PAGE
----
“Hot shot” deliveries are one-time, low-cost deliveries completed by “hot shot” drivers.
This delivery system originated in Texas oilfields. The name “hot shot” was applied to trucks that would pick up parts for pumping stations and off-road drilling, then deliver them as quickly as possible. The moniker stuck, and now we use the term “hot shot” to describe medium to 1-ton trucks that deliver time-sensitive loads.
Thanks to the surge in drivers who prefer to act as independent contractors rather than employees, the practice has become more popular in the last few years.
The Benefits of Hot Shot Deliveries
The end-user, the driver, the seller and the retailer all reap rewards shipping via hot shot freight.
If you’ve ever ordered a home appliance online or bought a big-ticket item for the garage, you’ve probably already dealt with a hot shot delivery. To the consumer, hot shot drivers are third-party delivery people who arrive at your door with a flatbed trailer or a pickup truck, depending on the load.
Since drivers compete for these jobs – with the lowest price or quickest delivery time winning the bids – consumers appreciate the fast delivery and low cost.
Hot shot drivers get to be their “own” boss and control their schedule for the pay they feel appropriate. They can launch a small business with a minimal capital investment (a decent used 1-ton and flatbed might cost $50,000, while a comparable big rig and trailer might cost three times as much). And insurance costs are less for standard (non-hazardous) loads.
Still, freelance hot shotting may not be the best career choice for every professional driver. A hot shot trucker must:
- Manage their books carefully
- Pay self-employment taxes
- Pay for private health insurance
- Maintain licensing requirements and health exams for the Department of Transportation (DoT)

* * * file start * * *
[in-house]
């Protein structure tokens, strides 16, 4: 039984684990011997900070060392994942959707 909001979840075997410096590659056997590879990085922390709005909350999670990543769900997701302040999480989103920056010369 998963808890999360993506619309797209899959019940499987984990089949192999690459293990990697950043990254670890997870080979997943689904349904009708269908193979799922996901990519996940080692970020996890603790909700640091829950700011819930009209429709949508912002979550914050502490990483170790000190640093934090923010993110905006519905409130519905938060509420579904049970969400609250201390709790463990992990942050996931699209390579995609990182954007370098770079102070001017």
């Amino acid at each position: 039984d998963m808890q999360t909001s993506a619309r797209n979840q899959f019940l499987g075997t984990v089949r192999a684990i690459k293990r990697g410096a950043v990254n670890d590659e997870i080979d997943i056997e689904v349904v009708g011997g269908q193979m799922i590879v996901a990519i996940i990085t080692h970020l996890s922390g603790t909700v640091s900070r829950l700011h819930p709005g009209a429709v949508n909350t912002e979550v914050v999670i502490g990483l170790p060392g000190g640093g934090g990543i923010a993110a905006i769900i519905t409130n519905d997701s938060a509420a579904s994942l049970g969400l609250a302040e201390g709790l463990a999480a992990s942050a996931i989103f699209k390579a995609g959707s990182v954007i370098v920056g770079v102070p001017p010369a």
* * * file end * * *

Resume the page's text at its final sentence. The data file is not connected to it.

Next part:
- And manage to save for retirement privately.
The world of CDL transportation is changing, too. While the focus has fallen away from CA-AB 5, legislation aimed at eliminating independent contractors from working in the state of California, tax-hungry politicians could establish such a rule in the future, in any state. And, if you think far enough forward, there is a probability of unmanned, electric delivery vehicles in our future.
Perhaps the biggest winner is the retailer/distributor who hires a hotshotter for deliveries.
How Big Box Stores & International Shippers Win with Hot Shot Drivers
If current global supply chain hiccups have taught us anything, it’s that we do live in a truly global economy. We’ve become spoiled to the notion that we can order a major home appliance, a custom motorcycle or a used car online and have it ready at our door a few days later.
Hot shotters are a blessing to big box stores and distributors because they require very little administration and always provide the best delivery price. From the organization’s point of view, why pay your drivers, maintain a fleet, carry all that insurance when you can pay a much smaller flat fee to a hotshotter?
Ultimately, the job outlook for hot shotters is outstanding in the short term. But in the long term, their future is a bit uncertain.
If you would like to learn more about how Elite EXTRA can help with your delivery and last mile logistics, please visit www.eliteextra.com.